I first climbed Mount Murud on a whim in 2013. With that spur-of-the moment decision, I found myself walking two days through the muddy jungle from the small village of Ba Kelalan deep in the Sarawak interior to get up the mountain.
It was tough, and I confess that I would have given up if I could, especially when we ended up walking late at night through the forest.
There wasn’t any choice, of course, but to keep going.
At that time, I didn’t know the story of Mount Murud and the biennial Christian pilgrimage that starts from Ba Kelalan. It draws hundreds who come from afar, including from abroad.
I heard the story much later, and it struck me as a remarkable story.
Pilgrimages are rites of passage for the adherents of many faiths around the world, and many such journeys do tax the pilgrim’s strength and fortitude.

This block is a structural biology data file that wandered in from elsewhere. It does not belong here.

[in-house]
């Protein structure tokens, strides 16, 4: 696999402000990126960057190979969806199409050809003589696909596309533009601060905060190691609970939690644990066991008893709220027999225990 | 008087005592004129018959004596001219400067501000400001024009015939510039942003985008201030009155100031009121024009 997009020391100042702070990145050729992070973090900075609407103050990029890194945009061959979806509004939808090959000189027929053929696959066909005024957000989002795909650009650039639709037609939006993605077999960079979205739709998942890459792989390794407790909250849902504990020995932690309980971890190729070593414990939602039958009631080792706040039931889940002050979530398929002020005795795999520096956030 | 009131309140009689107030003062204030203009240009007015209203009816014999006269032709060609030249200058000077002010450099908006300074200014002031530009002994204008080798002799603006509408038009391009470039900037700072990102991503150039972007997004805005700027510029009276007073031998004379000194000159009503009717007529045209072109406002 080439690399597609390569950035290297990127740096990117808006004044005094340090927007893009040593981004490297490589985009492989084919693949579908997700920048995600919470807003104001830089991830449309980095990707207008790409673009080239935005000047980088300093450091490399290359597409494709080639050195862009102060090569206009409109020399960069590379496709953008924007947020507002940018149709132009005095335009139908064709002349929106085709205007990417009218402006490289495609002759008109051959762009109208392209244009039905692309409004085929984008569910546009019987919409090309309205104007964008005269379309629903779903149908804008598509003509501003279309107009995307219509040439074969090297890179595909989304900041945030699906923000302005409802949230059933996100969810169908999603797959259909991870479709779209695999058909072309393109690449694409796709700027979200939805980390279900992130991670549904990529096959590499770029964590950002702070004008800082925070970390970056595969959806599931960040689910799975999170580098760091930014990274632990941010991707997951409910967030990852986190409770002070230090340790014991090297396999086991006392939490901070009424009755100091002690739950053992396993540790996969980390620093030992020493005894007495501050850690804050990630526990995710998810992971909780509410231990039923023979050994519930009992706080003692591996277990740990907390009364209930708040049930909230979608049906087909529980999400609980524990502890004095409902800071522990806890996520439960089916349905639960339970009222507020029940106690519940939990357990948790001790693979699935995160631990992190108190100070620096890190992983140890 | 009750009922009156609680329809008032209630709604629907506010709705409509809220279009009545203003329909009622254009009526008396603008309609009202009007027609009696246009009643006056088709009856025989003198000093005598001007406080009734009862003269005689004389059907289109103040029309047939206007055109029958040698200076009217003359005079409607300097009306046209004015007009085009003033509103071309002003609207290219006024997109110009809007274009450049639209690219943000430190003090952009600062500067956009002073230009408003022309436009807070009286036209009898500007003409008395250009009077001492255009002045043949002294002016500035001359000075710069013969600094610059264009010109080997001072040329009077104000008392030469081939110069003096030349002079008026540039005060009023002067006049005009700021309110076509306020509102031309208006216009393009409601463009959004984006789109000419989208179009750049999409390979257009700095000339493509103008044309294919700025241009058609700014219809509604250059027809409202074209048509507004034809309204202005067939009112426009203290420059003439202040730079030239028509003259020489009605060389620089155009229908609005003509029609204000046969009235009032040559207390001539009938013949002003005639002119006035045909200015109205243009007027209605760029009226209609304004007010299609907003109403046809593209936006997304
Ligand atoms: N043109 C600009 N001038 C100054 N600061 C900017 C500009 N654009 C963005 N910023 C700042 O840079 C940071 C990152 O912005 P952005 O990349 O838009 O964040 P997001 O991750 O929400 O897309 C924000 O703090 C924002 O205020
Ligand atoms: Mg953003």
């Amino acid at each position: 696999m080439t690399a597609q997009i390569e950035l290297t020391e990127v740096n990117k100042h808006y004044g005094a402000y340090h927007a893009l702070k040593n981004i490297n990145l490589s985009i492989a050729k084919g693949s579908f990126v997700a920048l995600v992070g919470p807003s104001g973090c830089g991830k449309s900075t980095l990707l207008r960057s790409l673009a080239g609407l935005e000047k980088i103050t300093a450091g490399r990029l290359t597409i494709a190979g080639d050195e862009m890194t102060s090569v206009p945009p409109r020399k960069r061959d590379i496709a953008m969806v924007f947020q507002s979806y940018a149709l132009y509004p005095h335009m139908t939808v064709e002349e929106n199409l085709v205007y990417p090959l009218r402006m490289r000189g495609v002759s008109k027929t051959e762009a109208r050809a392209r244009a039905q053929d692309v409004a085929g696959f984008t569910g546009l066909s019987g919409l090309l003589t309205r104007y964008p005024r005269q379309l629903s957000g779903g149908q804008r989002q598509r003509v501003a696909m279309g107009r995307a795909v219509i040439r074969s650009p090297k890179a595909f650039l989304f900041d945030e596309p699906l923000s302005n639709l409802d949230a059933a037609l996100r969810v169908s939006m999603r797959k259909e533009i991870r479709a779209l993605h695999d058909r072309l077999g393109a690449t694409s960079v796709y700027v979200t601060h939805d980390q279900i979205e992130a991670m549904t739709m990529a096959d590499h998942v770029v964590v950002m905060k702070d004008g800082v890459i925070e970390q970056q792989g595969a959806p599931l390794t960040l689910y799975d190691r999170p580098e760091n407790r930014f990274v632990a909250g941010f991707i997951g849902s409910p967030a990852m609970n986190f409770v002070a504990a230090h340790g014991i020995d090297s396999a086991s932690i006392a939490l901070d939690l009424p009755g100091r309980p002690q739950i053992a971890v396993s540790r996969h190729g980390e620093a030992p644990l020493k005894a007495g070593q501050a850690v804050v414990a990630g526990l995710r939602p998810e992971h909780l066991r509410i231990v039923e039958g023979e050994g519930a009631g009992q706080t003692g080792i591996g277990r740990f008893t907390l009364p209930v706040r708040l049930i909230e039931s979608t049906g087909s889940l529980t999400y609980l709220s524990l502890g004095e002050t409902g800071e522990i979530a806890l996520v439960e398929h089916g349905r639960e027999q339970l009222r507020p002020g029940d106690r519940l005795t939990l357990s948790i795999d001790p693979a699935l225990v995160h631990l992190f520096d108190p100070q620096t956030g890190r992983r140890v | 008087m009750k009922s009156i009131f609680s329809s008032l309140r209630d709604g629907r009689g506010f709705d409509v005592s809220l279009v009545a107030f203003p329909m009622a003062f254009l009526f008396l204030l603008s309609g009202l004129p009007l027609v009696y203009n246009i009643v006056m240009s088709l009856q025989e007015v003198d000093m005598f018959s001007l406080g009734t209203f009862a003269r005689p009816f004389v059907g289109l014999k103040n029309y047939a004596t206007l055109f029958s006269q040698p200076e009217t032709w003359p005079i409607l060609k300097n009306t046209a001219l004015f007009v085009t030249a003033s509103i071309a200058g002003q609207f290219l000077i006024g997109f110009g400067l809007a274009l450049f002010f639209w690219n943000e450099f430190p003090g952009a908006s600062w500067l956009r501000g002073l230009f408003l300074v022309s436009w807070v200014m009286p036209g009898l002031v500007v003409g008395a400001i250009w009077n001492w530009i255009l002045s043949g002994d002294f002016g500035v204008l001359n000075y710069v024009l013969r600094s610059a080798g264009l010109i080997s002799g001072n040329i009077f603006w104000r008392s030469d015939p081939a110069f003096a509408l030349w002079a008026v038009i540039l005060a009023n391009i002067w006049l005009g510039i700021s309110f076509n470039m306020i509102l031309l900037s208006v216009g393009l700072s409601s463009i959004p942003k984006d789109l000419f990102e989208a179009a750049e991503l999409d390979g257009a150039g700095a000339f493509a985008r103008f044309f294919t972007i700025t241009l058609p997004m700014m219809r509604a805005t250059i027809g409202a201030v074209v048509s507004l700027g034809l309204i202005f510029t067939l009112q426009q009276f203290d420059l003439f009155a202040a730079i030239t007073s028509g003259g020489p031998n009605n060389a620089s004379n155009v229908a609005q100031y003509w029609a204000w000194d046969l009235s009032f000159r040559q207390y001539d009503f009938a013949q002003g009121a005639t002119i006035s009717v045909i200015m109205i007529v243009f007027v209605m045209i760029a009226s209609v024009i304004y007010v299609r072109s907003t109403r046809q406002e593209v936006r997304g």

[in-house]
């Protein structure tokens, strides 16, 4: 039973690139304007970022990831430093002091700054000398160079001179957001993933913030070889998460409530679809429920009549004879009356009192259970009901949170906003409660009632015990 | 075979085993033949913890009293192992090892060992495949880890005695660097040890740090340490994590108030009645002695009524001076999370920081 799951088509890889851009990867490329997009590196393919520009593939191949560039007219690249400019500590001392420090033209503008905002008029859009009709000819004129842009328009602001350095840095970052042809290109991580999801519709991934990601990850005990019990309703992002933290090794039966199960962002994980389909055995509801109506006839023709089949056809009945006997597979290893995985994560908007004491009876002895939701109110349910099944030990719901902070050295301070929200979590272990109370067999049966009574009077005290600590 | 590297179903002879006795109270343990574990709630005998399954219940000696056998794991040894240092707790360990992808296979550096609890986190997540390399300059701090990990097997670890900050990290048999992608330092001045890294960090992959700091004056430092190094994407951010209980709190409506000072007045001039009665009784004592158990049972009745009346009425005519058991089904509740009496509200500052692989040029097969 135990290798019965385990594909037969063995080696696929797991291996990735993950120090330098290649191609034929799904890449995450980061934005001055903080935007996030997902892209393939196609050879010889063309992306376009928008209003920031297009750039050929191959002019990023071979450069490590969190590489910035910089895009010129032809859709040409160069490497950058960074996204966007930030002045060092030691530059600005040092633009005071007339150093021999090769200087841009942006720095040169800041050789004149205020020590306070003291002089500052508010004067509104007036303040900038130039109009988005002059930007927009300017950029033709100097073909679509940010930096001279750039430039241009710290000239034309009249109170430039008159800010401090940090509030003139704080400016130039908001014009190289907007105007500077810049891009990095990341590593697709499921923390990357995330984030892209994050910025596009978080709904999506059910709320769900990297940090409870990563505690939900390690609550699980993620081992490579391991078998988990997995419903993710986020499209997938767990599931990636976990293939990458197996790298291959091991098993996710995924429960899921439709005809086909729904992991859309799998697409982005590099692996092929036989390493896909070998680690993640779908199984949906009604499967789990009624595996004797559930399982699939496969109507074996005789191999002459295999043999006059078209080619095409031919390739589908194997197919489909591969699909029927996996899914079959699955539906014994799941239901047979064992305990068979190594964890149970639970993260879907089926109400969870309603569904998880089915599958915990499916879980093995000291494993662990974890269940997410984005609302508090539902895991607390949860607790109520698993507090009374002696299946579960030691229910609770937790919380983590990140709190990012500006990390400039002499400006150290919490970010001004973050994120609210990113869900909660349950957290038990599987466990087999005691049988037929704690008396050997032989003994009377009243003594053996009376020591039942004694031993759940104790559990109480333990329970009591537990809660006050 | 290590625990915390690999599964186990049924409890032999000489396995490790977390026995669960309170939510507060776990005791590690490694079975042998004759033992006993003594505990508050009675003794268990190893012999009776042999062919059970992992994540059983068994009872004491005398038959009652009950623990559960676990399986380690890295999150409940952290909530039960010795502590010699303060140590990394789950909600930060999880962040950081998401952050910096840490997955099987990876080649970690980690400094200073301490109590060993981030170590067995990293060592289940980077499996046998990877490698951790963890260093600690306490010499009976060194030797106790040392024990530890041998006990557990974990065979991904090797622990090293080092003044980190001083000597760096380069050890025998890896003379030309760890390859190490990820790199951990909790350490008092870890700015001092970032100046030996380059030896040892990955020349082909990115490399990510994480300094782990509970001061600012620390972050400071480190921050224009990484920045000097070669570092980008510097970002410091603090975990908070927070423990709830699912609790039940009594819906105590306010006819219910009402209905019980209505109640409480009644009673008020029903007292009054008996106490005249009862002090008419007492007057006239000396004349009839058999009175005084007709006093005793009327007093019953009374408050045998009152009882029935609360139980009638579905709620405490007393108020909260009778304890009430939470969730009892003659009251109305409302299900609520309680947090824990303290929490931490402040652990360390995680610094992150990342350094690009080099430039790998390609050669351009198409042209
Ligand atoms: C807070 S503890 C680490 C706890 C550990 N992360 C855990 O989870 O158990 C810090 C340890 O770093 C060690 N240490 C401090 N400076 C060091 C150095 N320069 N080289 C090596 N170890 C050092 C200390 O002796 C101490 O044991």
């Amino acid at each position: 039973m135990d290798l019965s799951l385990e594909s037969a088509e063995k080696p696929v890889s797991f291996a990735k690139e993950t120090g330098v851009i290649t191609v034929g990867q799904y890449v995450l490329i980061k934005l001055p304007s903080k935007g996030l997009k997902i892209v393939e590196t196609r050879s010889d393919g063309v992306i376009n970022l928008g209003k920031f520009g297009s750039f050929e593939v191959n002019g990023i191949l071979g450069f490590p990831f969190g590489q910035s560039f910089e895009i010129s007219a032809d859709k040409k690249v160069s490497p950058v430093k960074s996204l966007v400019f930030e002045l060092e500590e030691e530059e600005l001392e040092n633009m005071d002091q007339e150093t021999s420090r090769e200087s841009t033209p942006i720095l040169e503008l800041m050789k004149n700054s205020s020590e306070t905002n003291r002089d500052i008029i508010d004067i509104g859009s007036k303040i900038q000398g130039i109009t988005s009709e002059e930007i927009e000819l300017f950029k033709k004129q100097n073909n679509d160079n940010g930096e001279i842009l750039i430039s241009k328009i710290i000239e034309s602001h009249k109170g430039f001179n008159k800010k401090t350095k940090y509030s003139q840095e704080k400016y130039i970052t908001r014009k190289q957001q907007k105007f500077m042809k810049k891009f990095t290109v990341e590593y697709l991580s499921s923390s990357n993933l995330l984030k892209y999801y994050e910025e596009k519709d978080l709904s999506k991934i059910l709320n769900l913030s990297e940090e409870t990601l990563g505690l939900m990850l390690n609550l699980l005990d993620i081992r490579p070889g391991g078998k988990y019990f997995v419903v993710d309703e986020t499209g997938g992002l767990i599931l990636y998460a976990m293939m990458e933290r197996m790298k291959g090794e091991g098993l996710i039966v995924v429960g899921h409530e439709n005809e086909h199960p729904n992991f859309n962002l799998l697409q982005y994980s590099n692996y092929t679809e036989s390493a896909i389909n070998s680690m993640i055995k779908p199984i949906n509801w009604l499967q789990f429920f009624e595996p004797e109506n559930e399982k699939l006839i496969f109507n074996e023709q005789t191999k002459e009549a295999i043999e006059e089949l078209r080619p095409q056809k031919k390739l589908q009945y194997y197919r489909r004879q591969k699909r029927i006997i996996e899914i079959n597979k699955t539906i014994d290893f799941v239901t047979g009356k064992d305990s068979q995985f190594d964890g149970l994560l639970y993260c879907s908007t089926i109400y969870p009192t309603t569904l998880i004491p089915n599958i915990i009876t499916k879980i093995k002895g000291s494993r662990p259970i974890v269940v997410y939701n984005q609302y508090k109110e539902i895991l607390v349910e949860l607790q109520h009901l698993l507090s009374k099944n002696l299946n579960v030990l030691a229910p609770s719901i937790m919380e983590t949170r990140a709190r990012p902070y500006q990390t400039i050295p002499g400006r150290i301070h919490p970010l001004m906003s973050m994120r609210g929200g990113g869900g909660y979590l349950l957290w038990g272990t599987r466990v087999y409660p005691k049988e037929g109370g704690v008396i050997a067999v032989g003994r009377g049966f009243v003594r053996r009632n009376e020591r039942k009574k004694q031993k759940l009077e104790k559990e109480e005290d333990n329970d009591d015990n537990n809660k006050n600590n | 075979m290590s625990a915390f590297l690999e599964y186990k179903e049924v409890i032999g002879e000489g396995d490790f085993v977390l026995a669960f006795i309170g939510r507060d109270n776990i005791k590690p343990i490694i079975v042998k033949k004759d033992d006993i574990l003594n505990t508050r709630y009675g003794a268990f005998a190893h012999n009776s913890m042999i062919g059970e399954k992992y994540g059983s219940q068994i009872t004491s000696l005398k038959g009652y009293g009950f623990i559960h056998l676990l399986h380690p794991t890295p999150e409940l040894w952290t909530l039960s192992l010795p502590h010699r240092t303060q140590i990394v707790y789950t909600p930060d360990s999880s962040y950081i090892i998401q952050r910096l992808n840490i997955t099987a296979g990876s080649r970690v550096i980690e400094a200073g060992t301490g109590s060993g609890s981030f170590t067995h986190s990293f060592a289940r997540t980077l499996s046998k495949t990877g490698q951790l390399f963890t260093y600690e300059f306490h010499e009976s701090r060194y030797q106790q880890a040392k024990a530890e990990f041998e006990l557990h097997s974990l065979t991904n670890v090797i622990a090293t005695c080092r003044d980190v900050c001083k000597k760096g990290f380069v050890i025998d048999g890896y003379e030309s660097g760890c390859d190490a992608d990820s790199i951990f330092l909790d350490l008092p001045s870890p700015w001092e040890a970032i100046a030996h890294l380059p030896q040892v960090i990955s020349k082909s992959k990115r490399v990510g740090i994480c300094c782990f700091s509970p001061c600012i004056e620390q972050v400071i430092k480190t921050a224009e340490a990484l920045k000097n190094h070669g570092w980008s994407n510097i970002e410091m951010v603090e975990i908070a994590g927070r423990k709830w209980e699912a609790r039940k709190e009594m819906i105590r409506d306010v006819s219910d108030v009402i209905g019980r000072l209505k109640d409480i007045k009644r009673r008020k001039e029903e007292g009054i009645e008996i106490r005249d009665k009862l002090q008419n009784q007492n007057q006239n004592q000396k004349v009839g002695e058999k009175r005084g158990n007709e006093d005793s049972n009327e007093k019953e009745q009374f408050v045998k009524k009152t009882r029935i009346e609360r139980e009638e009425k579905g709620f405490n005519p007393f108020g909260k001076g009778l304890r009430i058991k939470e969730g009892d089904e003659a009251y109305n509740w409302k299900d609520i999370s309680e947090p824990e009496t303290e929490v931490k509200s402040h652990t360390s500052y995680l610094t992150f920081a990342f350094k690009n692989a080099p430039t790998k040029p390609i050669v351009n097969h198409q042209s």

It was only when I climbed up Mount Murud – my second time was as part of the pilgrimage – that I understood why the tough walk is regarded as essential to the pilgrimage. And why prayer mountains are such an integral part of the practice of the Christian faith in Sarawak.
The walk was difficult because it had to be so. The faithful see it as a journey to meet God, and the difficult trek prepares them for it by clearing the mind cluttered with daily worries.
This is the case even if you are not religious. It takes focus to get through the obstacle-strewn and muddy path safely. The outside world quickly fades away as the focus has to be completely on the here and now, and the next step forward.
And hence, prayer mountains are always a little bit difficult to get to.
But it’s worth the effort, whether one is religious or not.
The climb is not about conquering Sarawak’s highest mountain – nature cannot conquered – but about knowing the true might of nature.